Wednesday, December 7, 2011

Mark David Gerson Author Interview

Photo Content from Mark David Gerson

Award-winning author of more than a dozen books whose readers span the globe, Mark David Gerson electrifies groups and individuals around the world with his inspiring stories and motivational talks, seminars, workshops and retreats. 

Mark David's books include critically acclaimed personal development and self-help titles, compelling memoirs and spellbinding fiction – all grounded in the same empowering principles and common sense philosophy that underlie his latest bestseller, The Way of the Fool: How to Stop Worrying About Life and Start Living 12½ Super-Simple Steps!, and the upcoming The Way of the Imperfect Fool: How to Bust the Addiction to Perfection That's Stifling Your 12½ Super-Simple Steps!

In addition, Mark David's books for writers are considered classics in the field and his screenplay adaptations of his Q'ntana fantasy novels are on their way to theaters as a trio of epic feature films.

As a personal growth coach and creativity catalyst and mentor, Mark David works with an international roster of clients to help them foster their intuition, connect with their inner wisdom, express their innate creativity and live more passion- and purpose-filled lives. Having overcome his own personal and creative blocks and challenges, Mark David is uniquely qualified to motivate and inspire individuals in all walks of life and from all backgrounds to unleash the power of their potential.

Passionate, inspiring, insightful and intuitive, Mark David Gerson is popular with readers and book clubs and is a highly sought-after speaker, media guest, coach and editorial consultant.


Where were you born and where do you call home?
I was born in Montreal, but have lived in many places since leaving there in 1983, among them: Toronto, Nova Scotia, Hawaii, Santa Fe and Sedona, Arizona. I now hover between Albuquerque and L.A.

What inspired you to pen your first novel? Where did you get your information or ideas for The MoonQuest?
My guest blog post, “The Birth of a Book,” covers that story [] In short, I had no plans to write a MoonQuest, nor did I have a conscious desire to write a fantasy novel, let alone a trilogy. The MoonQuest birthed itself during a writing workshop I was facilitating when, in an unprecedented in-the-moment inspiration, I did the same exercise I had presented to participants. What I wrote that evening became the opening scene of the first draft of a novel I knew nothing about. From there, I just kept writing, discovering the story as I went along, until I was done. The StarQuest and SunQuest stories emerged similarly.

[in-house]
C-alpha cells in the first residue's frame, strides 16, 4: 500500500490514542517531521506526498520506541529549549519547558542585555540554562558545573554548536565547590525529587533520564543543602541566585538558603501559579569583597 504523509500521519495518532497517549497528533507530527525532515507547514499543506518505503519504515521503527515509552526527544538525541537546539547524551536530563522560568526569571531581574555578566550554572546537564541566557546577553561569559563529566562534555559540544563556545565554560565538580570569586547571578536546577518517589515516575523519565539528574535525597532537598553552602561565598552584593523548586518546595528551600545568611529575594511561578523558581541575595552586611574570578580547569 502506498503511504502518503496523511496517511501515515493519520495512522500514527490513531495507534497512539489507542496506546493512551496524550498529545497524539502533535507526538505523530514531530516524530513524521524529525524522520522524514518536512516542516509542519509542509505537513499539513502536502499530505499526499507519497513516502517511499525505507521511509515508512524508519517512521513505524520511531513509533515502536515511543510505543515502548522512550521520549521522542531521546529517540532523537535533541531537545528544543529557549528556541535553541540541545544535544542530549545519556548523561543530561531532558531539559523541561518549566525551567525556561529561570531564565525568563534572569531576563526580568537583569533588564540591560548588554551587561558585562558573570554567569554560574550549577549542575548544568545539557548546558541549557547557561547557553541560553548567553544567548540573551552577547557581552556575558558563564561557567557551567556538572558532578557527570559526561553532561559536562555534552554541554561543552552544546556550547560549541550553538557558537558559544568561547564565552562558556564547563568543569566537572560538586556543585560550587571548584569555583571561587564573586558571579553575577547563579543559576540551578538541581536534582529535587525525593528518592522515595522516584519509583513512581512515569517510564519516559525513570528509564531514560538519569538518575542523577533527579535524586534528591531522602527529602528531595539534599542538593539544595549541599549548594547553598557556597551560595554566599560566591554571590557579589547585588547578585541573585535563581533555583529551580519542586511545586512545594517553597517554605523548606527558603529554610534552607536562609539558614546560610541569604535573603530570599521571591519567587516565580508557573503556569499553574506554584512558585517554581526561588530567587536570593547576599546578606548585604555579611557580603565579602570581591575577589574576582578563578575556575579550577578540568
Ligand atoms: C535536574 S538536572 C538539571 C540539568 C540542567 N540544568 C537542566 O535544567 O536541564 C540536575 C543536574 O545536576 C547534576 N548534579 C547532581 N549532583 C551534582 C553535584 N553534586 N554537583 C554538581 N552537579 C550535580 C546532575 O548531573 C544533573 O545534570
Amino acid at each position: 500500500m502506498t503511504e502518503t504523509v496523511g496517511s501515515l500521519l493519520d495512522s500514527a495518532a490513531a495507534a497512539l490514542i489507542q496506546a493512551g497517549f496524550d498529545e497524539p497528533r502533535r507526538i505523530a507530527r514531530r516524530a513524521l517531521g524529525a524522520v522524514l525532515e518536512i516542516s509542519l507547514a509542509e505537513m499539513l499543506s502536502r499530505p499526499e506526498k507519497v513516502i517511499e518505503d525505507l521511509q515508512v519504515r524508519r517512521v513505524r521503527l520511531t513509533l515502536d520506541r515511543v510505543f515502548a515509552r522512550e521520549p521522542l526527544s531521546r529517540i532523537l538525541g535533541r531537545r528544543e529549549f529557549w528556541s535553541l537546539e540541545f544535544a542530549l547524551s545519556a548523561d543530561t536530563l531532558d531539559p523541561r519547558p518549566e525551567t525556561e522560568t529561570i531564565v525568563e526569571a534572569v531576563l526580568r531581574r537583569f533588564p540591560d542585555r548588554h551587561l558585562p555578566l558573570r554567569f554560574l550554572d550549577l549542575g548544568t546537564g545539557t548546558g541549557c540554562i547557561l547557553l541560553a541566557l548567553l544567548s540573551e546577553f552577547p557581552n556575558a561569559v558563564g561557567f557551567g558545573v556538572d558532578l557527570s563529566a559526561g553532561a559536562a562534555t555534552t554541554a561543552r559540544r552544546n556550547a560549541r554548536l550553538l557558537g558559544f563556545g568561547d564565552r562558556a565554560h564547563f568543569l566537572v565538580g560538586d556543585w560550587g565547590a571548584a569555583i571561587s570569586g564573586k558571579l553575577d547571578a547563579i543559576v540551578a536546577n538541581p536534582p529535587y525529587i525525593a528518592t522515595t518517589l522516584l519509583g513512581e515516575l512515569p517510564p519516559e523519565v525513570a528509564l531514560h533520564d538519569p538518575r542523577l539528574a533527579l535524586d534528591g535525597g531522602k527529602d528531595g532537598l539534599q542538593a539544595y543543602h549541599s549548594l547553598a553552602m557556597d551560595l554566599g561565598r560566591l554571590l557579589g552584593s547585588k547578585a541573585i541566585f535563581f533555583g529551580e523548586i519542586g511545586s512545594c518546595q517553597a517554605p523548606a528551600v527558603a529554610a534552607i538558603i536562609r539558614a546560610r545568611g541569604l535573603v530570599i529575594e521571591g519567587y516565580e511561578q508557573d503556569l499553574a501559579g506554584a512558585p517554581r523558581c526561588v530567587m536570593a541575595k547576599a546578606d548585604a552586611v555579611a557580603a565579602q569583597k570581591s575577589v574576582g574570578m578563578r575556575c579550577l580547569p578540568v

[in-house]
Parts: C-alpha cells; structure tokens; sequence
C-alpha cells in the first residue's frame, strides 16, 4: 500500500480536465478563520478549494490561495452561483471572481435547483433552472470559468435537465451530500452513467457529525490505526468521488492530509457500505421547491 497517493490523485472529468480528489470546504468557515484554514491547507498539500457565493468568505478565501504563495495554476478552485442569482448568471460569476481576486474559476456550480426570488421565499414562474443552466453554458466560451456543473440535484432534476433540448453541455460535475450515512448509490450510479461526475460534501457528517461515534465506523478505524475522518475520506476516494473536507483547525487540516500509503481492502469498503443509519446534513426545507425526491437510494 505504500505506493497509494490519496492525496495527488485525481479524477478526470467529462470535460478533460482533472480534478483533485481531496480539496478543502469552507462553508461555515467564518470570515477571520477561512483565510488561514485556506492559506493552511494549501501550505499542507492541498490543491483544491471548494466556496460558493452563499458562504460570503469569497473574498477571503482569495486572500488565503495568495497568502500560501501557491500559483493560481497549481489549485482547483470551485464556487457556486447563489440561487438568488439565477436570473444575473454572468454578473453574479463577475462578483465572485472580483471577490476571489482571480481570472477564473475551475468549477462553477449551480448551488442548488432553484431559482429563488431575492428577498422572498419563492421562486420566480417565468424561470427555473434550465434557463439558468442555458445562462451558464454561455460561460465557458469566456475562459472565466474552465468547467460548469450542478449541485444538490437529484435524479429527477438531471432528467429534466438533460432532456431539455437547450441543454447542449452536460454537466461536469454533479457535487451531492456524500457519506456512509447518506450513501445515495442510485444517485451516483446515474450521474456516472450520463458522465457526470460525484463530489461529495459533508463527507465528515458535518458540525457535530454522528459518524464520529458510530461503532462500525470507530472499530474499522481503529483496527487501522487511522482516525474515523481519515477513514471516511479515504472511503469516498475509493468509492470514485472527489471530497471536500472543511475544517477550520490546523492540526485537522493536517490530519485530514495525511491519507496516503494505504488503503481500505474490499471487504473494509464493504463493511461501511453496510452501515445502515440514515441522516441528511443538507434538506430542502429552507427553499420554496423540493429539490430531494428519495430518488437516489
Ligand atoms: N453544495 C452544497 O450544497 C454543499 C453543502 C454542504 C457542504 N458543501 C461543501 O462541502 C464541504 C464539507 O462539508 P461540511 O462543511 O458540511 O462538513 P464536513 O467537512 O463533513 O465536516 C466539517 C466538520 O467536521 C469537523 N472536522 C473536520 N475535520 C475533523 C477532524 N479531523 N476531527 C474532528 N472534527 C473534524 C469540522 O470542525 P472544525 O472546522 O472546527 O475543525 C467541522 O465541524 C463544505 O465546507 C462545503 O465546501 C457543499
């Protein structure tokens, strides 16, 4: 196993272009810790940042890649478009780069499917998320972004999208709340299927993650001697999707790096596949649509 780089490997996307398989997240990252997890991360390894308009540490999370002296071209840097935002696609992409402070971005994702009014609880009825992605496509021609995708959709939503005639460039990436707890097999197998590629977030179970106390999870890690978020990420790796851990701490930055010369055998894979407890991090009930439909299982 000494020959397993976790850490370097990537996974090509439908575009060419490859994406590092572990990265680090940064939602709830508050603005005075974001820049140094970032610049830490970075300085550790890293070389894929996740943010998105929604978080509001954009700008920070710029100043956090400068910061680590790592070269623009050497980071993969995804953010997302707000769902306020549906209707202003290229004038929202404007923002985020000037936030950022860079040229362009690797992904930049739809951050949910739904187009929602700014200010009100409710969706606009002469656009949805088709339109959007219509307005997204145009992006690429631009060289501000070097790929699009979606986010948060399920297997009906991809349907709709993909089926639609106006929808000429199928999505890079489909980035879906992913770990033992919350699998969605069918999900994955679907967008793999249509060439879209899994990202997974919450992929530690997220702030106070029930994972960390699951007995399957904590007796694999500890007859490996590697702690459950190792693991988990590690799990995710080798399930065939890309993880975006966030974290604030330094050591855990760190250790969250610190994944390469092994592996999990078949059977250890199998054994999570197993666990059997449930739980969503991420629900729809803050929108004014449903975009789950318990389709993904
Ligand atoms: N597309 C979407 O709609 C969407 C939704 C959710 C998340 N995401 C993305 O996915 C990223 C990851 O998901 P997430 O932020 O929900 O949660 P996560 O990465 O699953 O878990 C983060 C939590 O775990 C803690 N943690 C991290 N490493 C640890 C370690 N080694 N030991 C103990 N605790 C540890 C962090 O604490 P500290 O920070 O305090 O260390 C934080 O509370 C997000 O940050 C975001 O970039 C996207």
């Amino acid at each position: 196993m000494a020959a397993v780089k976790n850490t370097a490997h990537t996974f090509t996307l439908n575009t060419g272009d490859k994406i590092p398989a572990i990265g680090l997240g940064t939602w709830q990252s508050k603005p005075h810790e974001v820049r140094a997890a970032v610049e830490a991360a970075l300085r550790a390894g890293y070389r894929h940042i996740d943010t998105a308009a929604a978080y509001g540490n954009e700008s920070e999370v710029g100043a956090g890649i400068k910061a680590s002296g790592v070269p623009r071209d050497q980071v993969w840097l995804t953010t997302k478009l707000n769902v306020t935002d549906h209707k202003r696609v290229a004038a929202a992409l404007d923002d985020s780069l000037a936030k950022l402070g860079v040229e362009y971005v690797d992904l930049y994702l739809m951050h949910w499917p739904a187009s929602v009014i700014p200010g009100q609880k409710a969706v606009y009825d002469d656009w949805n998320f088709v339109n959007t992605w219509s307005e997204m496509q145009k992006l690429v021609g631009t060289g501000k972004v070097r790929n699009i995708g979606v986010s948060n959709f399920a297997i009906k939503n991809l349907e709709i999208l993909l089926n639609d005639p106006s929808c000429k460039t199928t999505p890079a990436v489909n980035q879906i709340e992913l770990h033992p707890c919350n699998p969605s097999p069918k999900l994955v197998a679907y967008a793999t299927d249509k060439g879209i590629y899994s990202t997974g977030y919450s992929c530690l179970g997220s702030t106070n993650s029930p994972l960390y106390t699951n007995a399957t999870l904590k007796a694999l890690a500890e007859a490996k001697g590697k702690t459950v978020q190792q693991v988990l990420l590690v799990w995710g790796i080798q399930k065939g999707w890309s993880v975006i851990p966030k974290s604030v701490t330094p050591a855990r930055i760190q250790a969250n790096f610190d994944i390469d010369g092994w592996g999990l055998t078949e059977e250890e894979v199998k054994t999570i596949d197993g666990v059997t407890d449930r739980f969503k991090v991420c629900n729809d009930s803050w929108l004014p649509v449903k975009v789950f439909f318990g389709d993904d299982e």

What tools do you feel are must-haves for writers?
An open heart and mind and a willingness to surrender to your story and travel wherever it takes you (and to break all the rules getting there).

How long have you been writing?
Perhaps the better question would be, “How long did I resist writing?” I joke that my Muse tricked me into writing, given that for most of my early life, I resisted anything remotely creative.

My first jobs out of university were in public relations, where I had to write, even if what I wrote at first was largely formulaic. However, that experience gave me the confidence to try my hand at freelance work and, before I knew it, I was a full-time (self-taught) freelance writer and editor, doing mostly magazine, newspaper, corporate and government work. However, it wasn’t until my early 30s, when the double-whammy of a creative and spiritual awakening knocked me over the head that I began to explore more creative avenues. And it wasn’t until I was 39 that The MoonQuest, my first foray into serious creative writing, began to have its way with me. I’ve been hooked ever since.

What is The MoonQuest about?
Imagine a land where storytelling is banned, where storytellers have been put to death, where dreams and visions are outlawed, where imagination has been stripped from the land and its people. This is the Q’ntana of The MoonQuest, a land where, as Toshar, the main character, puts it, “‘once upon a time’ is a forbidden phrase and fact is the only legal tender.” In this land, legend has it, the moon has been so saddened by the silence and tyranny, that she has cried tears that have extinguished her light. As a result, the moon has not been seen for many generations. The MoonQuest, then, is the journey undertaken by a reluctant Toshar and his three companions to restore story and vision to the land and to rekindle the light of the moon. 

Is there anything you find particularly challenging in your writing? Did you learn anything from writing The MoonQuest and what was it?